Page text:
I’ve often wondered why we humans thought up religion, which has benefited us with social adhesion, ethical ideas, solace, great music and art, but it has a lot to answer for. Religion plays a conspicuous role in intolerance, authoritarianism, violence, oppression of women and minorities, and war.
Before the modern global mega-faiths, there were the old religions, often despairingly referred to as “pagan”, but with rich cultures and traditions that persist with native peoples around the world. What little we have from antiquity in ritual objects, cave paintings, sagas, and the like confirms how powerful the impetus was to create spirituality. We humans needed protection, fertility, and success in hunting. We needed to pass down a story, an explanation of the powerful forces of nature, the universe, and the miracle of our living planet. So, deities arose from storms, the sun, and scary animals.
The mother goddess was revered in many early societies as new life, nature’s abundance, and guardian. Some of the oldest relics found are of a female fertility figures. But newer religions emerged which exalted male power and a patriarchal social structure. Even so, the mother is too potent a symbol and is still very much with us – notably in Mary, the Corn Maiden, Durga, Judy Chicago’s Dinner Party, wise crones demonized as witches…and the Green Beings.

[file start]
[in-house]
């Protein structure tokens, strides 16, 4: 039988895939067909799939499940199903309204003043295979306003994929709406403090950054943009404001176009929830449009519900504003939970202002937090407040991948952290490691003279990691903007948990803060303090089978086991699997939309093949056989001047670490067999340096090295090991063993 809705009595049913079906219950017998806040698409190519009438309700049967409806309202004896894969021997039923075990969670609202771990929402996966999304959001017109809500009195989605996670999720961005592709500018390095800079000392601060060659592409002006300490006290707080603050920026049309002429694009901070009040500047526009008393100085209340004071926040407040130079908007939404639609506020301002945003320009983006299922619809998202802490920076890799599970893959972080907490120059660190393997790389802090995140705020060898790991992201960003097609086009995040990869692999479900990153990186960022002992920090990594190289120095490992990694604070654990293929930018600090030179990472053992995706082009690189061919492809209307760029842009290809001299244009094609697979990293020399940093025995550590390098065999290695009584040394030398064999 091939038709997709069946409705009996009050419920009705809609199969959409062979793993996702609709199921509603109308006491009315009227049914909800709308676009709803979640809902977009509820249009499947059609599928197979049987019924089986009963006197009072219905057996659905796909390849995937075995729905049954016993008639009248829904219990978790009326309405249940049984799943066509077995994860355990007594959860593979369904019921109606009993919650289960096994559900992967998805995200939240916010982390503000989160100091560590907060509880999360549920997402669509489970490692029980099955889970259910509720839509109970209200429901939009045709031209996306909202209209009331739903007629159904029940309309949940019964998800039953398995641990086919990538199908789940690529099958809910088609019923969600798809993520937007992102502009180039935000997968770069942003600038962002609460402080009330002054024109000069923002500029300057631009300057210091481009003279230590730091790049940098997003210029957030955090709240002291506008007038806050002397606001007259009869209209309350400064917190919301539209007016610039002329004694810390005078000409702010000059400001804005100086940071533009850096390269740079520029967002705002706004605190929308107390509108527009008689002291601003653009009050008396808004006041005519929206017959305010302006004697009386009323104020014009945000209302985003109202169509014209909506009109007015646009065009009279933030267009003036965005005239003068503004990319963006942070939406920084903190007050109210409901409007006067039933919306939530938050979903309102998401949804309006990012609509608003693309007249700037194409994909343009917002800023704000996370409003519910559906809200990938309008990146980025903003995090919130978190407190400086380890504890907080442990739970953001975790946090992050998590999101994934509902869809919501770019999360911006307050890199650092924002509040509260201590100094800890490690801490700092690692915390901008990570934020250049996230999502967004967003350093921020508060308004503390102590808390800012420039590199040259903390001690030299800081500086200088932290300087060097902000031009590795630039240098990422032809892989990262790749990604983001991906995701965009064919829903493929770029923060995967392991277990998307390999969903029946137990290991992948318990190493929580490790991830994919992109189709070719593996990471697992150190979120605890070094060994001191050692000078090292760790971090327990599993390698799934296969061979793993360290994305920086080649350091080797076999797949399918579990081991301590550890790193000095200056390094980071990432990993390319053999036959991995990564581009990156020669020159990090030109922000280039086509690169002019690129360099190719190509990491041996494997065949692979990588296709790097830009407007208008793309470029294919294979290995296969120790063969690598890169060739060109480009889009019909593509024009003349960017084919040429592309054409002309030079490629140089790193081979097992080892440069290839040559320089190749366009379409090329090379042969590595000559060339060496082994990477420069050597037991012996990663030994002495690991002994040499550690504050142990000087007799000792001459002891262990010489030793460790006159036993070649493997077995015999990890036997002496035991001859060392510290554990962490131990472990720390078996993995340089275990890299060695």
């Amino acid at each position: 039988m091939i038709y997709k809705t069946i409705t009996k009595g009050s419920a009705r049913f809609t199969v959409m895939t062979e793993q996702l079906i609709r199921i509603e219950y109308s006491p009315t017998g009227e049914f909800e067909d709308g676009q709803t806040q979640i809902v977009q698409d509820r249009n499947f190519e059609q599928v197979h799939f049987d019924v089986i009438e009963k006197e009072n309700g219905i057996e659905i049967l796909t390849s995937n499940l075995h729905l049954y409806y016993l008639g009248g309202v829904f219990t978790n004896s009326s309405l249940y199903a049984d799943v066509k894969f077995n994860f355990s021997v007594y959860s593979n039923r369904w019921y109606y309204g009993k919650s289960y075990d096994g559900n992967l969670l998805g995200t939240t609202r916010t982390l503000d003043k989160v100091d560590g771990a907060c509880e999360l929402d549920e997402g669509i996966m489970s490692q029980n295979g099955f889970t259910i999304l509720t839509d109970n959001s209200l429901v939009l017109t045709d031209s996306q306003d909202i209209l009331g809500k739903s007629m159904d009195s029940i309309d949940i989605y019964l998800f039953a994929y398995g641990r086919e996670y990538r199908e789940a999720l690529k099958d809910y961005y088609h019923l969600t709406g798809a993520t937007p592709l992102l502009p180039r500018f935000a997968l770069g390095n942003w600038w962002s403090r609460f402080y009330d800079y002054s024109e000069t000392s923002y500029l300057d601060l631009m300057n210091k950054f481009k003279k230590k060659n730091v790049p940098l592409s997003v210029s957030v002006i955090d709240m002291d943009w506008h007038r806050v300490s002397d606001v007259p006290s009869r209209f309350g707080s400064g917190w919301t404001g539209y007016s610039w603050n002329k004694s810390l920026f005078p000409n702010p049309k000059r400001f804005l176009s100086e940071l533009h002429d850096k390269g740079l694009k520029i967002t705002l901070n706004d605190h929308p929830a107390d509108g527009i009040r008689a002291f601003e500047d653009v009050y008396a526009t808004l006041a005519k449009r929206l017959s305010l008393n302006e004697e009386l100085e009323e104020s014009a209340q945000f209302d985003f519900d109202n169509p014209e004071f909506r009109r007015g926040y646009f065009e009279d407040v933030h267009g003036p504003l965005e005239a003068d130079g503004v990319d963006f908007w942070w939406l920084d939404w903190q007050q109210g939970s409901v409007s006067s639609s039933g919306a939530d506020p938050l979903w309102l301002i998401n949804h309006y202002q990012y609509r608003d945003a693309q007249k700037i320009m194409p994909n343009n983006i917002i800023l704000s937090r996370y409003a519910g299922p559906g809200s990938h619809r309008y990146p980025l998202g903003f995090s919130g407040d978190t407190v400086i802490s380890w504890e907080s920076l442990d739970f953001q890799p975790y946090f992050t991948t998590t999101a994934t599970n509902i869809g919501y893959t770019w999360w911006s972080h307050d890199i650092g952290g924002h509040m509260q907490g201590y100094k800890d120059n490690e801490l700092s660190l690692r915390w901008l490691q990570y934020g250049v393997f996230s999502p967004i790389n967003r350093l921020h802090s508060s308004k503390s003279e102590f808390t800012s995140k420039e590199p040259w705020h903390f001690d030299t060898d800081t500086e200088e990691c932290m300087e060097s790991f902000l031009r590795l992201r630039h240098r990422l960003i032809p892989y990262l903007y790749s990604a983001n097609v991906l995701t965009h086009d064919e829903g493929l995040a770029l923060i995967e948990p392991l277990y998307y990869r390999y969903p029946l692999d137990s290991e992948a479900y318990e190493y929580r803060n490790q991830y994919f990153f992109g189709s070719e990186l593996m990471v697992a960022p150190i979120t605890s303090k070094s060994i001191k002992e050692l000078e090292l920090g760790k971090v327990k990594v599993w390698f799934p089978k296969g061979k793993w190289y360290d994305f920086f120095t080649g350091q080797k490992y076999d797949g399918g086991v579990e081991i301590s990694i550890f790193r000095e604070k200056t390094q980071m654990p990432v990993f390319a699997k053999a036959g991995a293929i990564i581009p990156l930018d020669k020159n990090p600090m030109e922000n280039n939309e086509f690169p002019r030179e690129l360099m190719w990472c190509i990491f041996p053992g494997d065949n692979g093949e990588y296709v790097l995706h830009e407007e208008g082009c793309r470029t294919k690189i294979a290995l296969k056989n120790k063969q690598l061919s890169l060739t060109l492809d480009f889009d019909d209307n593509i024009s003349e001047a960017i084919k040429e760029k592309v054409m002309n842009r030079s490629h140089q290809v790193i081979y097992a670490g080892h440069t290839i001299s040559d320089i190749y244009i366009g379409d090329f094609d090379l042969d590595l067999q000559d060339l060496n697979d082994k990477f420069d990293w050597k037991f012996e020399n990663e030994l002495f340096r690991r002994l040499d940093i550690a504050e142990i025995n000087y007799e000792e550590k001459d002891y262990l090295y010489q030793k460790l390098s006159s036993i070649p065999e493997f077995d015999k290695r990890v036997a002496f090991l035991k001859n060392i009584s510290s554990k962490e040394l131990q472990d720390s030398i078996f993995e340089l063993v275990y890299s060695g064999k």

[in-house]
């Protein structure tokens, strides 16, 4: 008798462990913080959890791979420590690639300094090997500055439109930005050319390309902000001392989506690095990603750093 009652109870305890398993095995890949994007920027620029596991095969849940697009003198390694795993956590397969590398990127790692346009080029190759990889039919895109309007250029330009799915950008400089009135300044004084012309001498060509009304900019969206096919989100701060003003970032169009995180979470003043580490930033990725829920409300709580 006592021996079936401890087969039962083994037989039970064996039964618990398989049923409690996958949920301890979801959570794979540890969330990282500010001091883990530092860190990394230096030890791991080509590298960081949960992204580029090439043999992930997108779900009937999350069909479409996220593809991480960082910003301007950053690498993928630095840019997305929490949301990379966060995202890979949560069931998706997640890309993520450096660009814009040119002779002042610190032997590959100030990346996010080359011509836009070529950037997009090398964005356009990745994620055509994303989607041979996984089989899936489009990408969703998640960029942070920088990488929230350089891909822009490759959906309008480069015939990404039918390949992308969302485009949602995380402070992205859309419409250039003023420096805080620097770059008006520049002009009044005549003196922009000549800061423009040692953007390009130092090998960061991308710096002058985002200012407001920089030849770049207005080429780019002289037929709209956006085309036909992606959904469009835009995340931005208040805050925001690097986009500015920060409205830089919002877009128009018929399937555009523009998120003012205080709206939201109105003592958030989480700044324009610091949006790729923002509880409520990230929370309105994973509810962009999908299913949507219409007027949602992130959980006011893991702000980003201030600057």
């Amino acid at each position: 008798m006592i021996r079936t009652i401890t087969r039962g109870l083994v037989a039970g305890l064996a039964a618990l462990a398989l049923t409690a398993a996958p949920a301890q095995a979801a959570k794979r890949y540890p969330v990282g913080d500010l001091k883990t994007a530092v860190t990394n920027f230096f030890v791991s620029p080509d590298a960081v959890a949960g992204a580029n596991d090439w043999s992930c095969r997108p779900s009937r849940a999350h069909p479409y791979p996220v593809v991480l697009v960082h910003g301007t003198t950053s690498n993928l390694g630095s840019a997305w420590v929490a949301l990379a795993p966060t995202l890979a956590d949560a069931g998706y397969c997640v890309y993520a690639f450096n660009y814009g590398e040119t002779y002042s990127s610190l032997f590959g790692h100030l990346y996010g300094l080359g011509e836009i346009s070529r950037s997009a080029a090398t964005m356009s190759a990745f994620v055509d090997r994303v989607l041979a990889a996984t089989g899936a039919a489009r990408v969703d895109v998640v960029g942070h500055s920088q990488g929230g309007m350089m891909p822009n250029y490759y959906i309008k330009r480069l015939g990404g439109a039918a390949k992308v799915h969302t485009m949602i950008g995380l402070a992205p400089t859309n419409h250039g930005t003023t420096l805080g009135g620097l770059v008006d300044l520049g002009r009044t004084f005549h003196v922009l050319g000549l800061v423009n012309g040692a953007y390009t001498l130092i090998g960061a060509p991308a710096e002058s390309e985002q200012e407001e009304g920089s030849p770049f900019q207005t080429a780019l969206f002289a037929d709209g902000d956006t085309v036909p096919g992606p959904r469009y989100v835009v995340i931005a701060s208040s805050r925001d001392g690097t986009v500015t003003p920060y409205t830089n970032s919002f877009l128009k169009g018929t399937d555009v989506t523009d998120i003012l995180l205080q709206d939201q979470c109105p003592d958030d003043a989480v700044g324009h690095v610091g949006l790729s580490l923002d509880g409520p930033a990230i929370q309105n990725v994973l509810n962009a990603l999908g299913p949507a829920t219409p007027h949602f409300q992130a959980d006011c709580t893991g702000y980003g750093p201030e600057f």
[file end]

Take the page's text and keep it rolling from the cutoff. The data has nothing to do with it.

As a magical soul of the woods, the Green Woman’s face emerges from foliage or crowned with a garland of leaves. In one guise, she was Sheela-Na-Gig, the goddess of the Celtic old religion, depicted with an exaggerated vulva, carved in stone on Norman churches, particularly in Ireland. High up on pillars and vaults, the medieval stone masons put her out of reach, but not out of mind. Imagine my surprise looking up at the clock tower at Whittlesford’s St. Mary and St. Andrew’s Church on the Welsh borders and seeing a full-on Sheela!
And who or what is the Green Man? Part-tree and part-human, the Green Man has a wry, fierce, or wise expression. His hair, lips, and mouth erupt with vines and leaves. The Green Man of the old religion endures in European spring festivals, pub names; and like Sheela, a favorite image in medieval churches. It’s said that you’ll have good harvests if you have a Green Being in your garden. I have a wall plaque of one that looks out over my veg patch and have no complaints.
I imagine that these Green Beings live on from a time, tens of thousands of years ago, when an ancient dreamer saw the outline of a human face in the deep grooves and hollows of a tree, partly out of hope for a year of plenty and safety, and partly out of fear and awe of the mysterious, dark forest. Have we changed that much today?